UKTC Archive

RE: Alternative extraction/conversion etc

Subject: RE: Alternative extraction/conversion etc
From: Howe, Ron
Date: Dec 10 2008 10:00:34
Ben's said ... "sometimes I work a local estate feeling and extracting for 
wood fuel chip, in its second year I think. But give it two more and they 
will have to start importing from elsewhere, then what happens. 1/4 million 
pounds worth of kit going rusty."

I went to an RFS meet at an estate in Kent, this year, and they'd installed a 
massive communal wood burner to power some of the estate homes and a 
conference centre ... But they had estate staff going round picking up all 
the deadwood, and brashings from their chestnut coppice etc. So, self 
sustaining, great model, but nothing for outsiders. However, one of our local 
contractors collects and sells biomass (all their wood chips) to Grundons who 
pick it up and ship out bulk to power stations. I think there is a slowly 
developing market, but you all have to get together to bulk store. As you've 
noted ... When people have to start paying higher prices for the fuel, it 
will cancel out the savings and they'll lose interest and faith.

Ron Howe
Planning Tree Officer
Mole Valley District Council
Direct Tel. 01306 XXX XXX

-----Original Message-----
From: benfuest [] 
Sent: Tue, 09 December 2008 16:38
To: UK Tree Care
Subject: Re: Alternative extraction/conversion etc

Anthony really good info, I am not at all surprised though. Last year hear in 
the Brecon Beacons we there was a bio mass/wood fuel get together thing in a 
field with lot of reps from boiler companies with lots of info on boiler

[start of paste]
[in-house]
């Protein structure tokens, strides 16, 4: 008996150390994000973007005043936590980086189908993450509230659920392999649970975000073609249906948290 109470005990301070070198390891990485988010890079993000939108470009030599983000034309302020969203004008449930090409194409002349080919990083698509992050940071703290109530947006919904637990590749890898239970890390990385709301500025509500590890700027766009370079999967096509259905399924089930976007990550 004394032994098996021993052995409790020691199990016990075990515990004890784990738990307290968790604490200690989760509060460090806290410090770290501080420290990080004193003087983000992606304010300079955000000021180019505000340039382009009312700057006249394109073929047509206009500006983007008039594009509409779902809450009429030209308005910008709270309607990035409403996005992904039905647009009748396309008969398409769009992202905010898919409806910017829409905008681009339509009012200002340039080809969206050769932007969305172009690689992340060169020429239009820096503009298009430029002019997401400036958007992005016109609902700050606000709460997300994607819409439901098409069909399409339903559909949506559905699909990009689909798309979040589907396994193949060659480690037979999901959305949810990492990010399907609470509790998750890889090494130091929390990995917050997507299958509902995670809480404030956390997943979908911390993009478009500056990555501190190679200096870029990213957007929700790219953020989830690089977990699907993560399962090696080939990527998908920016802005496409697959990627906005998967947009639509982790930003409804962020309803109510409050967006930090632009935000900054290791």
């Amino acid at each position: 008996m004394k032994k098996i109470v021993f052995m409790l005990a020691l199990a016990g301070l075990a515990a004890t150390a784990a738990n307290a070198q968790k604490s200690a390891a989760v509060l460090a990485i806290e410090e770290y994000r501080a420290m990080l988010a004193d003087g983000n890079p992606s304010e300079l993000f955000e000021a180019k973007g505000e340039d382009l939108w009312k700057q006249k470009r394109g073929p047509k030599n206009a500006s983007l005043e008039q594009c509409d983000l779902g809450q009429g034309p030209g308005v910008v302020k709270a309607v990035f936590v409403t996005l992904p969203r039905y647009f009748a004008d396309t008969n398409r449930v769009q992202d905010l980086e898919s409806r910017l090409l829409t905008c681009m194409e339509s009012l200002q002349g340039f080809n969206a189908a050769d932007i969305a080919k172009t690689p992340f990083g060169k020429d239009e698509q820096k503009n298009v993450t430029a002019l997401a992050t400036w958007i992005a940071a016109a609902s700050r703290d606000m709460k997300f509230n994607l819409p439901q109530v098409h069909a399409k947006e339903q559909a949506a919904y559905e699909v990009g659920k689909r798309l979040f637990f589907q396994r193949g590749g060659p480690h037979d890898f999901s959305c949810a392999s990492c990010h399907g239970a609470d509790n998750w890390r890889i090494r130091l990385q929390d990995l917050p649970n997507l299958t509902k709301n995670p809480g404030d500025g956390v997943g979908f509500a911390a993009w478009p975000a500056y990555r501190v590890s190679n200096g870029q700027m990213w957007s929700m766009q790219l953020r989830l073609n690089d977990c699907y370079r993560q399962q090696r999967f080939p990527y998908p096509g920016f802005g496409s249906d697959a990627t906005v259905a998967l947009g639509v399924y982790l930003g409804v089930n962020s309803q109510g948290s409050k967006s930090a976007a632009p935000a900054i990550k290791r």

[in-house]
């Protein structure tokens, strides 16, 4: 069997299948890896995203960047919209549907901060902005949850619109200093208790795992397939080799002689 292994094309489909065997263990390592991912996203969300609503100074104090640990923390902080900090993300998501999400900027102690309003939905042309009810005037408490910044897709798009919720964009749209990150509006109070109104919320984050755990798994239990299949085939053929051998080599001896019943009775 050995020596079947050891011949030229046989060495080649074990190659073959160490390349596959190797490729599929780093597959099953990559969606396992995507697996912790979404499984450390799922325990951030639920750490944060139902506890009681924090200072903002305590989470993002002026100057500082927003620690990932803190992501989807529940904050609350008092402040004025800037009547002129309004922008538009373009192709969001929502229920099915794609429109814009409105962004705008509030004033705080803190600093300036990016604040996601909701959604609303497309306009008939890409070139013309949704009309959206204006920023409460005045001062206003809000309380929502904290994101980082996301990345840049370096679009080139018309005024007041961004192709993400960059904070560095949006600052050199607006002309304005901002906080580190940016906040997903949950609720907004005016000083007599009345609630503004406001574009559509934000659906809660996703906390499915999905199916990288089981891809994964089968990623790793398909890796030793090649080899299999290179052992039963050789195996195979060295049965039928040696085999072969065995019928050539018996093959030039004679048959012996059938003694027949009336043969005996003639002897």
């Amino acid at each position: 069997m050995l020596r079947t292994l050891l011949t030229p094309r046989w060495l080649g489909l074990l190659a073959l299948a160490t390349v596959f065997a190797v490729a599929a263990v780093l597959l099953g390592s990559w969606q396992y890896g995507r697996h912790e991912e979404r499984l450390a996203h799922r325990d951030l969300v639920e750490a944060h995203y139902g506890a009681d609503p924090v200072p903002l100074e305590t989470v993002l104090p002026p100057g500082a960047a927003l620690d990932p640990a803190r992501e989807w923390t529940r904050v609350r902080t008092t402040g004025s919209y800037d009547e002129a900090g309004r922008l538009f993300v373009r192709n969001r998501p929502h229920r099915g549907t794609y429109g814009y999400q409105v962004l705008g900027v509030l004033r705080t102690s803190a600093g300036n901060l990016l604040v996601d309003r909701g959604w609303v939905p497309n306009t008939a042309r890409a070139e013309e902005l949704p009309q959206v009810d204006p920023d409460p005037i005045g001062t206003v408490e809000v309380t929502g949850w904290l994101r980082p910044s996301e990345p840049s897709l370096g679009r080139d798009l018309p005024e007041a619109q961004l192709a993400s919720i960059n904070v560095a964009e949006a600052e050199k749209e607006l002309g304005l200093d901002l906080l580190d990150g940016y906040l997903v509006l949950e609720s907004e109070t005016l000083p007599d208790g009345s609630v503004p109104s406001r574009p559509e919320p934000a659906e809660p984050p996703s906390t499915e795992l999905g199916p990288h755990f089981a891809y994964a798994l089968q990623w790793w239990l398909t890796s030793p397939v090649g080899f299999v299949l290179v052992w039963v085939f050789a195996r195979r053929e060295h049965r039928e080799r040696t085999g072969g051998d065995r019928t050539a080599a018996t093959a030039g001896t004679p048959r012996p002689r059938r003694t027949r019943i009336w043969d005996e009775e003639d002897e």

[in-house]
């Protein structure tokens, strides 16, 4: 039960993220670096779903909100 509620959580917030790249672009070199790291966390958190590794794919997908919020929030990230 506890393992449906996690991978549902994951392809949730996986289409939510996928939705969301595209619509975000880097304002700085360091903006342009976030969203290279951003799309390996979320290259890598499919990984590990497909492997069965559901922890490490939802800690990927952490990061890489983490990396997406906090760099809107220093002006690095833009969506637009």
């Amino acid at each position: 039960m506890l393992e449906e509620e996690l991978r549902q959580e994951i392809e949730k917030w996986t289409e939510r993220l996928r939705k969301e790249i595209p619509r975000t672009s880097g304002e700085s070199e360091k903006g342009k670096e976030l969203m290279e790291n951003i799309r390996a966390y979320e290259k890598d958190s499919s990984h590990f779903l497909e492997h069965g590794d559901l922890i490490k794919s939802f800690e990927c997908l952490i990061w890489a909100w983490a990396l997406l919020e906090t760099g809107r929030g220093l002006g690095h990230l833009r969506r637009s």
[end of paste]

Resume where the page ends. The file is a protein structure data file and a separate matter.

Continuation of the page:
performance, all very credible. But like I said supply chain is every thing 
and personally I don't think the infrastructure is there or indeed the timber 
product to convert. The subject pushes the right buttons and there are people 
out there trying to fund Unimogs at 60k plus chippers and trailers in the 
hope of procuring contracts to fulfil a perceived demand. 
But where is the crop to harvest ? miles away and it gets further away every 
year as local supplies dry up.

  People don¬t like commercial 2m spacing of rapid poplar, but that is what 
is required to keep it all going. You can go out tomorrow and buy a boiler 
and a computer to run it, but no amount of money will make the trees grow any 
----- Original Message -----
From: "anthony mills" <>
To: "UK Tree Care" <>
Sent: Tuesday, December 09, 2008 3:43 PM
Subject: Re: Alternative extraction/conversion etc

2008/12/9 benfuest <>

So were all in agreement, we can`t do on the cheep. Fuel wood is and 
always will be an expensive option that just makes us feel good, 
nothing wrong with that. Having said that there is now in vogue wood 
fuel for bio mass, and that is just processed fire wood, Spam. This 
requires a much more committed commercial approach. The supply chain 
is everything, I think the planting must be done in such a way as to 
assist in the harvesting and conversion process and the storage 
facility must marry to the hopper for feed to boiler.
Hello -  the NHS Trust I work for installed 3 new wood-pellet fired 
boilers at a hospital in Surrey last March, and we all applauded the 
change to a renewable and cheaper fuel.  The price of wood pellet then 
was about £175 per tonne = 3.5p/Kwh, cheaper than heating oil per Kwh, 
which went to nearly 70p per Kwh in July. The price now is close to 
£250 per tonne or 5p/Kwh while oil has dropped to 35p per litre or 
4.2p/Kwh with scarce supplies and very few suppliers of pellet.

 Since they use about 7 tonnes a week, the Trust is not happy with these 
changes... nor with the prospect of wood becoming even scarcer and more 
Anthony Mills

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